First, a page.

If every Olympic athlete affiliated with either Stanford or Cal could team up and compete together in London this summer, they would have more representation than at least two-thirds of the 204 countries participating in the games.
Cal is sending 37 current or former athletes to London next week, along with four coaches and one medical officer, while Stanford qualified 38 affiliated Olympians and one coach.
In 2008, this fictional nation hauled in 42 medals, which would have ranked sixth in the medal count, ahead of France, Germany and Italy.
So, how are two schools known primarily for academics (the Ogwumike sisters recently renamed Stanford to “Nerd City”) blowing away the competition on the Olympic playing field, too?
Like most phenomena, multiple variables are in play here. First, the schools benefit from being in California, which produced 128 of the 530 athletes (24 percent) the U.S. is sending across the pond this summer. The state’s developmental programs in sports — such as water polo, volleyball and swimming — are unmatched and they feed the teams at these universities.
Second, Cal and Stanford have long histories of excellence in the nonrevenue Olympic sports. Stanford has won 17 straight Director’s Cups and Cal has finished in the top 15 the past 10 years, so the programs at these schools self-perpetuate, attracting and churning out world-class athletes and coaches in a continuous loop.
But these universities aren’t just pulling in local talent. Twenty countries, spanning five continents, will be represented by the Cal-Stanford contingent in London, including athletes from Kenya (Jason and David Dunford, swimming, Stanford), Iceland (Kari Karisson, marathon, Cal) and Iran (Amin Nikfar, shot put, Cal).
Derek Van Rheenen, a former Cal athlete who runs the school’s athletic study center and has authored several books, including “Academic Motivation and the Student Athlete,” said more than anything, Olympic-caliber athletes are attracted to Cal and Stanford because of their academic reputations.
“There is really nowhere else in the world that combines elite academics with elite athletics,” he said.
Rick Schavone, who’s headed Stanford’s diving program for 35 years and is making the trip to London as a member of the U.S Olympic coaching staff, said academics are his primary recruiting tool.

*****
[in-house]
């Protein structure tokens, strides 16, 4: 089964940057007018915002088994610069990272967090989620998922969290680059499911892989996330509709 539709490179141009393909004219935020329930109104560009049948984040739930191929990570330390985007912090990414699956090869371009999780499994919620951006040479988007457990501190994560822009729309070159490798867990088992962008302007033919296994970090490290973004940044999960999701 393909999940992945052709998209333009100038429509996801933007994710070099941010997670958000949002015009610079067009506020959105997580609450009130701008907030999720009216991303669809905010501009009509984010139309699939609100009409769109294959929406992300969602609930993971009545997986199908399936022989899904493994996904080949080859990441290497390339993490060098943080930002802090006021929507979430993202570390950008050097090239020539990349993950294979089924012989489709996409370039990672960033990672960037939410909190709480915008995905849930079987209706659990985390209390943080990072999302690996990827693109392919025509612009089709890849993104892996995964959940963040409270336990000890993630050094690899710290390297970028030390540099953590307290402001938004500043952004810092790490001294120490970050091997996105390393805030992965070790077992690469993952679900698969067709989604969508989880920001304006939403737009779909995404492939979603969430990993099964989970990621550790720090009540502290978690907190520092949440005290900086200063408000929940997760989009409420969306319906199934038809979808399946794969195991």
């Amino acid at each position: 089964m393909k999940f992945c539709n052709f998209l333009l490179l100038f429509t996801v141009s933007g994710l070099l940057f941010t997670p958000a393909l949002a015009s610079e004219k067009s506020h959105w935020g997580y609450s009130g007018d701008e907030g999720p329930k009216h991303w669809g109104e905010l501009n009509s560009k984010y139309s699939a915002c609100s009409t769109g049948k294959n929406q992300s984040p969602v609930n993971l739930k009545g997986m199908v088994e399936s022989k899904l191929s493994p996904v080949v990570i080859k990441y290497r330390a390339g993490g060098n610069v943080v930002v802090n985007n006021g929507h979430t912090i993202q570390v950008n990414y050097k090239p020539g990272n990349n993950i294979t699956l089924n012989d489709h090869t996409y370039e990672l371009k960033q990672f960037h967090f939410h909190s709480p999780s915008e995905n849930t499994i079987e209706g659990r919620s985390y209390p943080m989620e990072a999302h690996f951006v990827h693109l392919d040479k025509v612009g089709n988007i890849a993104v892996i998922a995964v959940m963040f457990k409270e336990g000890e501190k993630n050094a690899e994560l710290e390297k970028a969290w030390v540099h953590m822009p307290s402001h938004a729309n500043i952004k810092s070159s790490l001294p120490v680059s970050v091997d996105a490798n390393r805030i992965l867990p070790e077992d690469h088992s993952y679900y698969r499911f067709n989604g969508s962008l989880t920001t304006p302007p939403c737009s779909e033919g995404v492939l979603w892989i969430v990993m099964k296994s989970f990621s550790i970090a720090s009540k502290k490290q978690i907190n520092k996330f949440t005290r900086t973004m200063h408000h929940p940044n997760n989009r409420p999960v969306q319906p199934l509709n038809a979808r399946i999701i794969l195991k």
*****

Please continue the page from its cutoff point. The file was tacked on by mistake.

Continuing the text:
“I don’t ever sell the program first, I was always sell the academics and Stanford first,” he said. “Because that’s what everybody wants and that’s what they’re going to buy.”
Schavone, who earned a Ph. D in sports psychology at Stanford, said both schools are fertile-breeding grounds for Olympians because they attract what he calls “high-energy individuals”; super achievers who know how to set goals, work toward them, multi-task, handle defeat and transfer those skills into multiple arenas.
“They want it, they know how to achieve it and they’ve proven they can achieve in other areas, so they have confidence,” he said, adding: “They’re probably great boyfriends and girlfriends, too, who knows?”
When: Friday through Aug. 12
Number of sports: 26 sports representing 39 disciplines
Number of countries participating: 204
Number of athletes: 10,490
Team USA athletes: 530 (269 women, 261 men)
U.S. athletes from California: 128
Olympics held in London: 3
Number of Summer Games: 30
New sports: Women’s boxing, mixed doubles tennis
Keep an eye on
Gabby Douglas: The upset winner at the U.S. gymnastics trials in San Jose will likely have to fend off teammate Jordyn Wieber in the battle for the women’s all-around gold.
Oscar Pistorius: Known as the “Blade Runner,” the South African who has no legs will pique interest as he runs the 400 meters and 1,600 relay on his carbon-fiber limbs.
Yohan Blake: The Jamaican upstaged his more famous countryman, Usain Bolt, during Olympic qualifying, winning the 100 and 200 meters. Look for the world record to fall.
Population: 8.2 million
Metro-area population: 13,709,000
City boroughs: 32
Time difference: Eight hours ahead of San Francisco (if it is noon here, it is 8 p.m. in London)
Etc.: London is the capital of England and has an elected mayor. England is ruled by an elected prime minister, not the queen. The royal family plays a ceremonial role.
TV and online
NBC: 272.5 hours of coverage
NBC Sports Network: 293 hours
NBCOlympics.com: 3,500 hours
Total NBC outlets: 5,535 hours
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